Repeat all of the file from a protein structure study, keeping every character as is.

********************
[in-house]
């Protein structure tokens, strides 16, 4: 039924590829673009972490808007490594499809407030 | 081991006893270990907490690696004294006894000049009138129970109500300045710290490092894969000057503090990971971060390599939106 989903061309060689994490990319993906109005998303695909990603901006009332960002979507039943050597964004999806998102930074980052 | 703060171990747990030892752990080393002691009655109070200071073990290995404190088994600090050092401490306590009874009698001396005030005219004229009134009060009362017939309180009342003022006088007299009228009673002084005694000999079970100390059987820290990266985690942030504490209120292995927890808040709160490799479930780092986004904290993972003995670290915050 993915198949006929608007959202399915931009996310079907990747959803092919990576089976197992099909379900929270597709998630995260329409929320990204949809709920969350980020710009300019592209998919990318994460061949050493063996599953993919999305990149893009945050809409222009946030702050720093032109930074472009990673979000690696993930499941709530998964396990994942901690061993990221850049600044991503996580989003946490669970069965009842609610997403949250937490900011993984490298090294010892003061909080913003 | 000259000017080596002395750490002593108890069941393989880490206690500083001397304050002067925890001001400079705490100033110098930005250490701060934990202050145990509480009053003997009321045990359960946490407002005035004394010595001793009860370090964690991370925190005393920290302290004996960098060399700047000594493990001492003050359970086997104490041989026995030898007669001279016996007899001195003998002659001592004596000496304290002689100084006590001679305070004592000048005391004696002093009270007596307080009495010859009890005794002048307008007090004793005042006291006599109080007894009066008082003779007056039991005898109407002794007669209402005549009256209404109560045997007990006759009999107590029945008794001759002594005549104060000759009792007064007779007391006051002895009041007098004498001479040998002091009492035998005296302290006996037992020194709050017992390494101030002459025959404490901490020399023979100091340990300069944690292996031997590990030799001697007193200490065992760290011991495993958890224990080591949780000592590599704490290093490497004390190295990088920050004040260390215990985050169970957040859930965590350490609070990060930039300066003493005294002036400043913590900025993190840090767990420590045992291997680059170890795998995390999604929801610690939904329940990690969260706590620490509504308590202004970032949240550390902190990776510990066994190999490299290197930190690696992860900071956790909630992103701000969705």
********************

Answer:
[in-house]
């Protein structure tokens, strides 16, 4: 039924590829673009972490808007490594499809407030 | 081991006893270990907490690696004294006894000049009138129970109500300045710290490092894969000057503090990971971060390599939106 989903061309060689994490990319993906109005998303695909990603901006009332960002979507039943050597964004999806998102930074980052 | 703060171990747990030892752990080393002691009655109070200071073990290995404190088994600090050092401490306590009874009698001396005030005219004229009134009060009362017939309180009342003022006088007299009228009673002084005694000999079970100390059987820290990266985690942030504490209120292995927890808040709160490799479930780092986004904290993972003995670290915050 993915198949006929608007959202399915931009996310079907990747959803092919990576089976197992099909379900929270597709998630995260329409929320990204949809709920969350980020710009300019592209998919990318994460061949050493063996599953993919999305990149893009945050809409222009946030702050720093032109930074472009990673979000690696993930499941709530998964396990994942901690061993990221850049600044991503996580989003946490669970069965009842609610997403949250937490900011993984490298090294010892003061909080913003 | 000259000017080596002395750490002593108890069941393989880490206690500083001397304050002067925890001001400079705490100033110098930005250490701060934990202050145990509480009053003997009321045990359960946490407002005035004394010595001793009860370090964690991370925190005393920290302290004996960098060399700047000594493990001492003050359970086997104490041989026995030898007669001279016996007899001195003998002659001592004596000496304290002689100084006590001679305070004592000048005391004696002093009270007596307080009495010859009890005794002048307008007090004793005042006291006599109080007894009066008082003779007056039991005898109407002794007669209402005549009256209404109560045997007990006759009999107590029945008794001759002594005549104060000759009792007064007779007391006051002895009041007098004498001479040998002091009492035998005296302290006996037992020194709050017992390494101030002459025959404490901490020399023979100091340990300069944690292996031997590990030799001697007193200490065992760290011991495993958890224990080591949780000592590599704490290093490497004390190295990088920050004040260390215990985050169970957040859930965590350490609070990060930039300066003493005294002036400043913590900025993190840090767990420590045992291997680059170890795998995390999604929801610690939904329940990690969260706590620490509504308590202004970032949240550390902190990776510990066994190999490299290197930190690696992860900071956790909630992103701000969705």